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11 November 2016

EFSP's Dazzling Dozen: Bubble Gum Heroes

On a market I recently found a dozen of very small European collectors cards. They must date from the early 1950s and some are in colour and others in black and white. The formats also differ, as do the countries of origin. Of most the cards the origin is unclear, but some were produced as trading cards for bubble gum packets. Do you remember that pink chewing gum with which we could produce these giant bubbles? And now I do remember that in my time these sometimes included little pictures of pop stars. That was the 1960s when pop music and TV shows were all the rage among kids, but in the 1950s kids worshipped film stars.

Trevor Howard
Trevor Howard. Small Dutch collectors card for Klene's VAL Bubble Gum, no. 28.

Vivien Leigh
Vivien Leigh. Small German collectors card. Photo: Warner Bros.

Ray Milland
Ray Milland. Small German collectors card by Maple Leaf Canadian Chewing Gum, Wesel, no. 31. Photo: W.B.P.

Phyllis Calvert
Phyllis Calvert. Small vintage collectors card. Photo: Universal International.

Orson Welles
Orson Welles. Small Belgian collectors card by Belgian Chewing Gum Ltd., Antwerp, no. 105.

Marta Toren
Marta Toren. Small vintage collectors card. Photo: Universal.


The history of Bubble Gum


In 1928, Walter E. Diemer, an accountant for the Fleer Chewing Gum Company in Philadelphia, was experimenting with new gum recipes. One recipe was found to be less sticky than regular chewing gum, and stretched more easily.

This gum became highly successful and was eventually named by the president of Fleer as Dubble Bubble because of its stretchy texture. The original bubble gum was pink in colour because that was the only dye Diemer had on hand at the time and it was his favourite colour.

In modern chewing gum, if natural rubber such as chicle is used, it must pass several purity and cleanliness tests. However, most modern types of chewing gum use synthetic gum based materials. These materials allow for longer-lasting flavor, a better texture, and a reduction in tackiness.

In 1996, Susan Montgomery Williams of Fresno, California set the Guinness World Record for largest bubblegum bubble ever blown, which was 26 inches or 66 cm in diameter.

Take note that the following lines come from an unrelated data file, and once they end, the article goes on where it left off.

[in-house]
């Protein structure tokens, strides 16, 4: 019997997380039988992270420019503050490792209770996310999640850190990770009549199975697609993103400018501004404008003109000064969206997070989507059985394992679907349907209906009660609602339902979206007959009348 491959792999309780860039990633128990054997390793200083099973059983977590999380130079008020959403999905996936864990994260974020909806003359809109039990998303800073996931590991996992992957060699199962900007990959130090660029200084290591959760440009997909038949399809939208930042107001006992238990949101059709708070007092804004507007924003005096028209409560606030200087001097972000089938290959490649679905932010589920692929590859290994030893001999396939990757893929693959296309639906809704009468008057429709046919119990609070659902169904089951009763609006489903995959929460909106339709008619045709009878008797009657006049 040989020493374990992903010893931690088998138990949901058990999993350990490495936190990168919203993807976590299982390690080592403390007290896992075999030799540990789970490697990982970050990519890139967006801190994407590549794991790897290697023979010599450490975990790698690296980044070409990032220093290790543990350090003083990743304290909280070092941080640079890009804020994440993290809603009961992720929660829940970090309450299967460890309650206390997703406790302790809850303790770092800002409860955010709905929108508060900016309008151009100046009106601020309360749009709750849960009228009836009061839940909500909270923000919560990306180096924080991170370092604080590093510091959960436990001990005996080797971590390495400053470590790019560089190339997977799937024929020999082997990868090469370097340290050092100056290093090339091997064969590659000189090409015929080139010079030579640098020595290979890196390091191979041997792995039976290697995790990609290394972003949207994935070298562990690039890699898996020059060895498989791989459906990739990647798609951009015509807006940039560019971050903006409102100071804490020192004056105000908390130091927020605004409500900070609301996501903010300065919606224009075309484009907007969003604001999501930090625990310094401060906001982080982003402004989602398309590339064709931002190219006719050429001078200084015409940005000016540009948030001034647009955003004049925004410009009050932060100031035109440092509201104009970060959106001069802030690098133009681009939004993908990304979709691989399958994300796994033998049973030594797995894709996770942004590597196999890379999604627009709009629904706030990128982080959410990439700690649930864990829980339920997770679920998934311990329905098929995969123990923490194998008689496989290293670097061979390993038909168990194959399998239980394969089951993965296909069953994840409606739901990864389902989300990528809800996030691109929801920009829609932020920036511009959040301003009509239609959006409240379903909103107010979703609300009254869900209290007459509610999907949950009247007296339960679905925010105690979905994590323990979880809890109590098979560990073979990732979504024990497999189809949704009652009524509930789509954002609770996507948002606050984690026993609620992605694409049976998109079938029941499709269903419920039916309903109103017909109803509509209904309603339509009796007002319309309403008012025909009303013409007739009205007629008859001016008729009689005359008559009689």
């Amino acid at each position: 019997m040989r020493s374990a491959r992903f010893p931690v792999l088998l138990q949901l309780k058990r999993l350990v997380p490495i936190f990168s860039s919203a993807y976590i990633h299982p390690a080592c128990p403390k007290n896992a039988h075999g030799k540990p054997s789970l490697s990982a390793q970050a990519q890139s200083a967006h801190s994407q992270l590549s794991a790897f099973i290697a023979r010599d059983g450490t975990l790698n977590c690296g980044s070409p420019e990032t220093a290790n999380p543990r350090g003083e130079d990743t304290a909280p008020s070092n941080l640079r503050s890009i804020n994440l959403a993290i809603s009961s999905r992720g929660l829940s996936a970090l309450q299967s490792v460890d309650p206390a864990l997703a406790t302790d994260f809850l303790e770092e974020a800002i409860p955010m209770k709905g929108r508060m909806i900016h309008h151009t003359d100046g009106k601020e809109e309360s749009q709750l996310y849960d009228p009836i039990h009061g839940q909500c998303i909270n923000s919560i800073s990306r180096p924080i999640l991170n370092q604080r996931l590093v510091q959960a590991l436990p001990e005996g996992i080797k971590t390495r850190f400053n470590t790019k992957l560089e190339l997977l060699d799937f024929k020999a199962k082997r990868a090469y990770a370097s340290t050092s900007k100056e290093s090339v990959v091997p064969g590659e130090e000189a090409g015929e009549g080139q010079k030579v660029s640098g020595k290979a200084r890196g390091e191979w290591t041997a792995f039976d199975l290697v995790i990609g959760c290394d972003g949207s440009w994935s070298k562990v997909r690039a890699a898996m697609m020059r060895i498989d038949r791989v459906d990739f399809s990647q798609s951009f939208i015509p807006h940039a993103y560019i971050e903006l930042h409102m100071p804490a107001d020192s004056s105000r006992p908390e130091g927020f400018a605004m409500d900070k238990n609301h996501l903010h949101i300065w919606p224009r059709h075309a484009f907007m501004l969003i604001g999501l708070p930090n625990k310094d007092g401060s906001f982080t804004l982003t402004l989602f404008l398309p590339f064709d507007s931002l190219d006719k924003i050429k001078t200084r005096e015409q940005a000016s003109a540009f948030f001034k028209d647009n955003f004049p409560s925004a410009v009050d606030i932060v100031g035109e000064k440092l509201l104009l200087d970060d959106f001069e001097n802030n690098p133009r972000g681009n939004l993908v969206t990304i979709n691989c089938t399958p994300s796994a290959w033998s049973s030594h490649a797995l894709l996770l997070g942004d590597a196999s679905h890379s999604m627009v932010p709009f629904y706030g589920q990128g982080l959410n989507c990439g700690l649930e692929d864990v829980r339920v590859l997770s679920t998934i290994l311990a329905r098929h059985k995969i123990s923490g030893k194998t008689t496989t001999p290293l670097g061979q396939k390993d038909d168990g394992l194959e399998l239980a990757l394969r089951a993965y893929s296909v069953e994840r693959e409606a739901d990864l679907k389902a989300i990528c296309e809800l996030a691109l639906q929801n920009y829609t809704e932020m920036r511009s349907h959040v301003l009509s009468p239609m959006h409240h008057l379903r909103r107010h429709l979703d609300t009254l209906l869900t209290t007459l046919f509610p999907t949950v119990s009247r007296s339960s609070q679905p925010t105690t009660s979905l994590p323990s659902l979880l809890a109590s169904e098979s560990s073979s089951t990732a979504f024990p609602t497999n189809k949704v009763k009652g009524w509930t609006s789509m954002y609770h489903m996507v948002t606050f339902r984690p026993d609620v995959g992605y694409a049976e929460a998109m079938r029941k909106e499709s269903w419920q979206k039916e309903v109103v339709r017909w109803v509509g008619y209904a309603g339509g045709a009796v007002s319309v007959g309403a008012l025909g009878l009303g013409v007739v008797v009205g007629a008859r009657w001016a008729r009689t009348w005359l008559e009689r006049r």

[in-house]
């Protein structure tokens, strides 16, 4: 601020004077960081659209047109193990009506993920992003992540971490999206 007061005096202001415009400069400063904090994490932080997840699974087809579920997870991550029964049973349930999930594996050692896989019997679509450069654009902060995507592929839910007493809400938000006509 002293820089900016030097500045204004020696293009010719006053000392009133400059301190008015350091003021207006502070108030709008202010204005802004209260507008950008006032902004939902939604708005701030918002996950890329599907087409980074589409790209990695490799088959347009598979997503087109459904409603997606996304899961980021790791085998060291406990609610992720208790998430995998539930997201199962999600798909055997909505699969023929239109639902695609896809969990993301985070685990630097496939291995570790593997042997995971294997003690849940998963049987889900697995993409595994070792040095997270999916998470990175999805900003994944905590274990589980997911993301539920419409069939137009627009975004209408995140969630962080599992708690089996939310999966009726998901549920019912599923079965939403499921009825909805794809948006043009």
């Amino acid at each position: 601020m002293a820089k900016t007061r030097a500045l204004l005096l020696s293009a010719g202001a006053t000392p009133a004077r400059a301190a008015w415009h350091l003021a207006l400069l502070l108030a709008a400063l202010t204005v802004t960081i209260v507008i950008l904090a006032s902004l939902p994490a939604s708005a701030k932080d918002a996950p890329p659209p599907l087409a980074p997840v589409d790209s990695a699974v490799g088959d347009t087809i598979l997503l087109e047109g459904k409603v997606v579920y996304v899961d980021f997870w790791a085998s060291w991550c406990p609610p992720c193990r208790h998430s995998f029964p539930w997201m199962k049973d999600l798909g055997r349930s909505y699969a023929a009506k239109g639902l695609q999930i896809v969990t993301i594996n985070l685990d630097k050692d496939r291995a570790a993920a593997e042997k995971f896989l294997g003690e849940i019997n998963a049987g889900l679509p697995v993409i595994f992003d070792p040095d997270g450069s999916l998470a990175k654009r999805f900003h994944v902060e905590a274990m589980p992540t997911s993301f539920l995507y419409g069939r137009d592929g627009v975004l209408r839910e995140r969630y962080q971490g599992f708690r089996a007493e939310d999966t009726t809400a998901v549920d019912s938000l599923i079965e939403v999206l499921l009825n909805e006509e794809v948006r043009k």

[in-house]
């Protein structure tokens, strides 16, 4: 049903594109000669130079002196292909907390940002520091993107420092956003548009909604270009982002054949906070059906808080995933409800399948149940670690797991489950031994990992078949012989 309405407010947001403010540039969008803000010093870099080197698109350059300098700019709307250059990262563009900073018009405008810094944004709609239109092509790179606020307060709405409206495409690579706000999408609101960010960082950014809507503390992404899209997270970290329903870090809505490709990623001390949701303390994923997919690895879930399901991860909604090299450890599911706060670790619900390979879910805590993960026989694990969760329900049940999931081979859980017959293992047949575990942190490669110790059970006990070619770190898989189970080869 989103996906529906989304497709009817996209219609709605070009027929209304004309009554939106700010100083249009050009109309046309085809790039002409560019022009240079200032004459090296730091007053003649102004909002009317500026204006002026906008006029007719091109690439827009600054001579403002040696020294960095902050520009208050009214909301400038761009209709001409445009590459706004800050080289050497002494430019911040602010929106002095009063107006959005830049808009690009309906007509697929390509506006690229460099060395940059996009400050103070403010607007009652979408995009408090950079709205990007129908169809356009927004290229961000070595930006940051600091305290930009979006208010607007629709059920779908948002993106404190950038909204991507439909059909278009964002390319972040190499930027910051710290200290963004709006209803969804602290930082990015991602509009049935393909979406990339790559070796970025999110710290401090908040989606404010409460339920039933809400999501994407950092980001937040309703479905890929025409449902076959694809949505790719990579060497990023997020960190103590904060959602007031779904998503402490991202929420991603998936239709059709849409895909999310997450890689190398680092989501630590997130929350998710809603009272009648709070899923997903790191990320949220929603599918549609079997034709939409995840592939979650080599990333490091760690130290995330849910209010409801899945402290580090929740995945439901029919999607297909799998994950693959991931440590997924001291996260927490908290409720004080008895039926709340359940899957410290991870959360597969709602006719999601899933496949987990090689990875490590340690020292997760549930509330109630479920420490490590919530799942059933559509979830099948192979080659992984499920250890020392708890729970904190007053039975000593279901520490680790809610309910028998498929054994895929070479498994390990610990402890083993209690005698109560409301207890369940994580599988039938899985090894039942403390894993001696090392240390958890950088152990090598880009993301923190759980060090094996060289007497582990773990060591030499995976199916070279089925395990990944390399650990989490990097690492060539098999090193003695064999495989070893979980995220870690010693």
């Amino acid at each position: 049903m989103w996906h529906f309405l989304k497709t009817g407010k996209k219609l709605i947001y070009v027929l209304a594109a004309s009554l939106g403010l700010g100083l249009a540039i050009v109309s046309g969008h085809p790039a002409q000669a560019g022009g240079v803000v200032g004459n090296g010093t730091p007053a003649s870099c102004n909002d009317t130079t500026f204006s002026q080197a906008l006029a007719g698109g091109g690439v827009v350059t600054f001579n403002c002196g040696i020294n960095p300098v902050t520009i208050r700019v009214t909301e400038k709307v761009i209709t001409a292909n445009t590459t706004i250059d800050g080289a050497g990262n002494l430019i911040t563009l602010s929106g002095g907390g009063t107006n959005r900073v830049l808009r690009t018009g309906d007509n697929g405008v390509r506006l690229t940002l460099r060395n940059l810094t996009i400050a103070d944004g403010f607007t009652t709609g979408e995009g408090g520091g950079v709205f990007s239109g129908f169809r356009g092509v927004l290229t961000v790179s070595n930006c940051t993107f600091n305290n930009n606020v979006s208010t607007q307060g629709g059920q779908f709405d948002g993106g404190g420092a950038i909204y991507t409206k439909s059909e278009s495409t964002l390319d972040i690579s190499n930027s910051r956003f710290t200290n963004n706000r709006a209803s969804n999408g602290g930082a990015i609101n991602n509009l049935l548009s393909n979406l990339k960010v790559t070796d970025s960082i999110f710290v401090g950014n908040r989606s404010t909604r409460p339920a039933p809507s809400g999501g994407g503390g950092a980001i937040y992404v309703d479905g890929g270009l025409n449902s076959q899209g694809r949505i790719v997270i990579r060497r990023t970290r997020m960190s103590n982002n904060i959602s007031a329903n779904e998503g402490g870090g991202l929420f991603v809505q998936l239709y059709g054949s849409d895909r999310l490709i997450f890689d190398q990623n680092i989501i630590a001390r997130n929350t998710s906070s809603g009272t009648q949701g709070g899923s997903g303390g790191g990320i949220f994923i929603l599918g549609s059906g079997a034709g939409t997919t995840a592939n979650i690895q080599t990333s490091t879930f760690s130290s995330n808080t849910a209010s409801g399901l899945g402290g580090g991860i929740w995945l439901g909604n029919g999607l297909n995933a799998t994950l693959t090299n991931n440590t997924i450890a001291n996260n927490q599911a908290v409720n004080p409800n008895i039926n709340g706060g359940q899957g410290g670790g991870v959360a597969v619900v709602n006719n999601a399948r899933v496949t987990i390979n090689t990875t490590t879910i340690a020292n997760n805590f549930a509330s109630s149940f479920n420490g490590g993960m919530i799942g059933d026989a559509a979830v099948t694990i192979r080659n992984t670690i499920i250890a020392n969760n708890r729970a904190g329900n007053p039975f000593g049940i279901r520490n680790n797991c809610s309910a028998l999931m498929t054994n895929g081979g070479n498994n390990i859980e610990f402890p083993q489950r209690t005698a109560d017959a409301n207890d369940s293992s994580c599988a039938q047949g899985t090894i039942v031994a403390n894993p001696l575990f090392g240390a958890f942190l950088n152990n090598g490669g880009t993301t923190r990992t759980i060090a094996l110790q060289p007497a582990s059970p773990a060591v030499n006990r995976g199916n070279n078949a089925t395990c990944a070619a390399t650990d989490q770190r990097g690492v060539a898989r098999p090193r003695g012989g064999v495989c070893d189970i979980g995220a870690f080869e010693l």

Chewing gum was widely popular from the mid 20th century until a peak in 2009, after which sales began to decline. During the period between 2009 and 2013 sales of chewing gum fell 11 percent. And yes, I have to admit, nowadays I prefer candy like Smint.


Lex Barker
Lex Barker. Small German collectors card, no. 85. Photo: Republic.

Joe E. Brown
Joe E. Brown. Small vintage collectors card, no. C 28. Photo: Republic Pictures.

Jean Marais
Jean Marais. Small vintage collectors card, no. D 31. Photo: R.C.

Hans Moser
Hans Moser. Small vintage collectors card, no. Z 1.

France Nuyen
France Nuyen. Small vintage collectors card.

Claude Dauphin
Claude Dauphin. Small collectors card, Serie D, no. 30. Photo: Warner Bros. Publicity still for April in Paris (David Butler, 1952).

This is a post for Postcard Friendship Friday, hosted by Beth at the The Best Hearts are Crunchy. You can visit her by clicking on the button below.



Source: Wikipedia

1 comment:

Beth Niquette said...

Paul, I LOVED this post. I have never heard of bubblegum postcards! lol They are delightful and the history you portrayed made my day. I remember little comics being enclosed with Bazooka Bubblegum. I would have LOVED to have found a pic like this in my bubblegum wrapper.

Delightful post. Blessings to you there in Amsterdam, my Friend!